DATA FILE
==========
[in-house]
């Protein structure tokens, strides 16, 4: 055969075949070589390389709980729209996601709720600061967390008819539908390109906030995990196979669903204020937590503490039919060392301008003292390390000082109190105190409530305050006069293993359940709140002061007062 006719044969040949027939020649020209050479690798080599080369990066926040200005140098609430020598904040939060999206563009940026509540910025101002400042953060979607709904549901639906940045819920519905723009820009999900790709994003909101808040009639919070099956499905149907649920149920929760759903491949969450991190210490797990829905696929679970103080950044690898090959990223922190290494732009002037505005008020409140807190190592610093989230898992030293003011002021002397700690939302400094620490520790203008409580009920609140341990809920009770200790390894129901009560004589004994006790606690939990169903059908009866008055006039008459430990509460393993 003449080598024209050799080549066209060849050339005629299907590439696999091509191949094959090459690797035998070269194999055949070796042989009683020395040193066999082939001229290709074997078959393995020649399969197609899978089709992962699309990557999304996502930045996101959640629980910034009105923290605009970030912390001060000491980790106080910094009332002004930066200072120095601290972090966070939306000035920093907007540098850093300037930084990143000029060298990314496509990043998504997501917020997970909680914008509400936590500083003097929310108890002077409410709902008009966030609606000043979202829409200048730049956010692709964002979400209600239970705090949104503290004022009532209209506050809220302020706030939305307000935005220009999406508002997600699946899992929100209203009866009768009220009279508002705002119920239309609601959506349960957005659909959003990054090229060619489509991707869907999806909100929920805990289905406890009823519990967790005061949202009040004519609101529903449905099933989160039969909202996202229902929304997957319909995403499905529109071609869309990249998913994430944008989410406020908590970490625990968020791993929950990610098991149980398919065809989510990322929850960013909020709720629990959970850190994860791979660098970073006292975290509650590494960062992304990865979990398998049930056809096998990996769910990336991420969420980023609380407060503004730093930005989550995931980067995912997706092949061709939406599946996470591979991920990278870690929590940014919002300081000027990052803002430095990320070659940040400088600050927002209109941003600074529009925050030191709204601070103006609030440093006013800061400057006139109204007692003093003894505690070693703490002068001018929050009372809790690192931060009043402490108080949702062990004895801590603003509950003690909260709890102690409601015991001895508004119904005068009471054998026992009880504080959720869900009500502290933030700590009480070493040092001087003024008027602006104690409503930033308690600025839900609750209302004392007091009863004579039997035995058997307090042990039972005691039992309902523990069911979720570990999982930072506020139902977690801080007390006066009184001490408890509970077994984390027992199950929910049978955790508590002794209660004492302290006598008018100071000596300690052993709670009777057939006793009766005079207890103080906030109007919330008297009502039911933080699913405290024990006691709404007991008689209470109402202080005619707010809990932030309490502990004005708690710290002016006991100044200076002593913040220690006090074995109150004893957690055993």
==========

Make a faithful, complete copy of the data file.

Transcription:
[in-house]
């Protein structure tokens, strides 16, 4: 055969075949070589390389709980729209996601709720600061967390008819539908390109906030995990196979669903204020937590503490039919060392301008003292390390000082109190105190409530305050006069293993359940709140002061007062 006719044969040949027939020649020209050479690798080599080369990066926040200005140098609430020598904040939060999206563009940026509540910025101002400042953060979607709904549901639906940045819920519905723009820009999900790709994003909101808040009639919070099956499905149907649920149920929760759903491949969450991190210490797990829905696929679970103080950044690898090959990223922190290494732009002037505005008020409140807190190592610093989230898992030293003011002021002397700690939302400094620490520790203008409580009920609140341990809920009770200790390894129901009560004589004994006790606690939990169903059908009866008055006039008459430990509460393993 003449080598024209050799080549066209060849050339005629299907590439696999091509191949094959090459690797035998070269194999055949070796042989009683020395040193066999082939001229290709074997078959393995020649399969197609899978089709992962699309990557999304996502930045996101959640629980910034009105923290605009970030912390001060000491980790106080910094009332002004930066200072120095601290972090966070939306000035920093907007540098850093300037930084990143000029060298990314496509990043998504997501917020997970909680914008509400936590500083003097929310108890002077409410709902008009966030609606000043979202829409200048730049956010692709964002979400209600239970705090949104503290004022009532209209506050809220302020706030939305307000935005220009999406508002997600699946899992929100209203009866009768009220009279508002705002119920239309609601959506349960957005659909959003990054090229060619489509991707869907999806909100929920805990289905406890009823519990967790005061949202009040004519609101529903449905099933989160039969909202996202229902929304997957319909995403499905529109071609869309990249998913994430944008989410406020908590970490625990968020791993929950990610098991149980398919065809989510990322929850960013909020709720629990959970850190994860791979660098970073006292975290509650590494960062992304990865979990398998049930056809096998990996769910990336991420969420980023609380407060503004730093930005989550995931980067995912997706092949061709939406599946996470591979991920990278870690929590940014919002300081000027990052803002430095990320070659940040400088600050927002209109941003600074529009925050030191709204601070103006609030440093006013800061400057006139109204007692003093003894505690070693703490002068001018929050009372809790690192931060009043402490108080949702062990004895801590603003509950003690909260709890102690409601015991001895508004119904005068009471054998026992009880504080959720869900009500502290933030700590009480070493040092001087003024008027602006104690409503930033308690600025839900609750209302004392007091009863004579039997035995058997307090042990039972005691039992309902523990069911979720570990999982930072506020139902977690801080007390006066009184001490408890509970077994984390027992199950929910049978955790508590002794209660004492302290006598008018100071000596300690052993709670009777057939006793009766005079207890103080906030109007919330008297009502039911933080699913405290024990006691709404007991008689209470109402202080005619707010809990932030309490502990004005708690710290002016006991100044200076002593913040220690006090074995109150004893957690055993």